Nigeria has just about 940,000 healthcare workers across all cadres, out of whom only 8% are physicians (generalists), and even fewer physicians are specialists (1%). Still, from these numbers, about half of the Nigerian-trained and registered physicians have relocated abroad, leaving behind the other unmotivated half to serve our poor and growing 200 million population.

About half of the Nigerian-trained physicians are practicing in the UK and elsewhere. Internally, many trained medical professionals continue to leave medical practice for more financially rewarding professions. Another dimension of the crisis is the uneven distribution of health workers in the country. Residents of rural settings — who make up nearly half of the population — have access to less than 20% of doctors and nurses. The community health workers — who constitute 12% of all health workers in the country and often fill the void in rural communities — remain underpaid, unmotivated, and unrecognized. The health implications of this trend are far-reaching, including a proliferation of quacks to fill the void.

4. Adopt the ‘prevention is better than cure’ attitude

Prevention is also cheaper and safer. We must continue to invest in pandemic preparedness and other disease preventive programmes, including sensitization and behavioral interventions that improve people’s adherence to public health advisories. Nigeria, like other African countries, are increasingly becoming doubly burdened by communicable and noncommunicable diseases (NCDs). NCDs like cancers, diabetes, and heart disease with the greatest burden in low- and middle-income countries could cost the global economy over USD47 trillion by 2030 if the status quo is maintained.

Infectious diseases like Ebola, and more recently COVID-19, have become a recurring nightmare, costing us human and economic losses. Nigeria was rated “Not Ready”, scoring 39%, in an assessment of countries’ readiness for the next pandemic in 2017. Since then, the national and subnational governments have made significant strides in strengthening our readiness. For example, every subnational state now has a functioning public health emergency operations center. The Nigeria Centre for Disease Control (NCDC) and other public health agencies have also become stronger. Still, we must not relent. Investing in preventive ventures such as manufacturing and promoting uptake of immunizations should be a priority.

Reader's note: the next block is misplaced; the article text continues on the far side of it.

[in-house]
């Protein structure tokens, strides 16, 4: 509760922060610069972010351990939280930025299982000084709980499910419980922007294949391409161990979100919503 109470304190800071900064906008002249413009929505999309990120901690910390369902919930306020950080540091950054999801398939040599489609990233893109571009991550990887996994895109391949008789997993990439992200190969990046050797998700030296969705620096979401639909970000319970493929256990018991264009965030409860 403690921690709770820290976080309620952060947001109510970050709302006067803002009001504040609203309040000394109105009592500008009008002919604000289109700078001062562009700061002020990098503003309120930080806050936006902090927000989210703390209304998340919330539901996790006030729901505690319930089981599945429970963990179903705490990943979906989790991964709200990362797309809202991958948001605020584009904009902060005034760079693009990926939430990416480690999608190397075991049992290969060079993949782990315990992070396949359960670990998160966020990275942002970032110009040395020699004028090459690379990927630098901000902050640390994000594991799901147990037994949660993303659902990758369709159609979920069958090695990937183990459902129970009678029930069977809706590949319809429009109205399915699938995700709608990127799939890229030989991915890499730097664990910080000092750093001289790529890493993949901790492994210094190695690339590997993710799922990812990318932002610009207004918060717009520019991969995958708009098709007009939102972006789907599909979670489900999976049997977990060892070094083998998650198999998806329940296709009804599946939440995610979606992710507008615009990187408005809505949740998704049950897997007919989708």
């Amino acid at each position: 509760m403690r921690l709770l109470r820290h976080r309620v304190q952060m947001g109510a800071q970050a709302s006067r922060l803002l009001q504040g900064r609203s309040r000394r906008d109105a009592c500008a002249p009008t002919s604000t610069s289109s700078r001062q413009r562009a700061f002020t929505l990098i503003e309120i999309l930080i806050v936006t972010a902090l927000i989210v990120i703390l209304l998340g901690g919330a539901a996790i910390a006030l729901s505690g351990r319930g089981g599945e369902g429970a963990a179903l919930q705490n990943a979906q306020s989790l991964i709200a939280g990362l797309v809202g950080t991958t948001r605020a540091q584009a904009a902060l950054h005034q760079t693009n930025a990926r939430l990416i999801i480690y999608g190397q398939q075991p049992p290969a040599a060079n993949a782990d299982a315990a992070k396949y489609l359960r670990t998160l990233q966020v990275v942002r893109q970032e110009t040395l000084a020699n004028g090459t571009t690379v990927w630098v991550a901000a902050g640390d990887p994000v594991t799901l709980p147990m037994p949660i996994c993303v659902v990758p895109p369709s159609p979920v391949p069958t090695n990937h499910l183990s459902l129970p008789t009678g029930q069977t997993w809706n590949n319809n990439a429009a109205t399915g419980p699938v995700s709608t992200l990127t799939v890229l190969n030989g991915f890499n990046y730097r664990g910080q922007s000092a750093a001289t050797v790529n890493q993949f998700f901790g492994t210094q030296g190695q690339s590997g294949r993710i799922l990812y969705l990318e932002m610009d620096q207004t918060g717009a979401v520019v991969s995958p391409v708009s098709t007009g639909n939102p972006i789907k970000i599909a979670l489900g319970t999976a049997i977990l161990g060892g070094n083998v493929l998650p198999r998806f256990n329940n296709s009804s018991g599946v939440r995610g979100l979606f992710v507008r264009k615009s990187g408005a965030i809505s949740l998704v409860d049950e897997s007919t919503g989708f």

5. Improve the culture of innovation in health technology

Research and development (R&D) is the backbone of innovation. We need to mobilize resources and invest in technological advancement in tools and pharmaceuticals, and promote telemedicine and e-pharmacy. The Lancet Nigeria Commission recommends a ‘National Medical Research Council with 2% of the health budget and central government funding…to support high-quality evidence and innovation.’ This has become even more cogent with the recent learnings from the COVID-19 pandemic when African countries received less priority in vaccine allocation.

Further, 87.6% of households in Nigeria own a mobile telephone while 34.6% of households have the internet. This is a revolutionary opportunity to equitably advance, democratize access to healthcare, and even decongest health facilities, by adopting telemedicine. With more than 70% of adult Nigerians being financially included, we can replicate similar templates in the health space to improve reach and access to information, services and prescription for uncomplicated health issues.

Luckily, the telemedicine and e-pharmacy innovations have picked up rapidly with a few telemedicine providers in Nigeria already providing health services at scale. There is equally a need to invest in programs that seek to change people’s attitudes and behaviors to improve receptiveness and uptake of these innovations.

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Busara Center

Busara is a research and advisory firm dedicated to advancing Behavioral Science in the Global South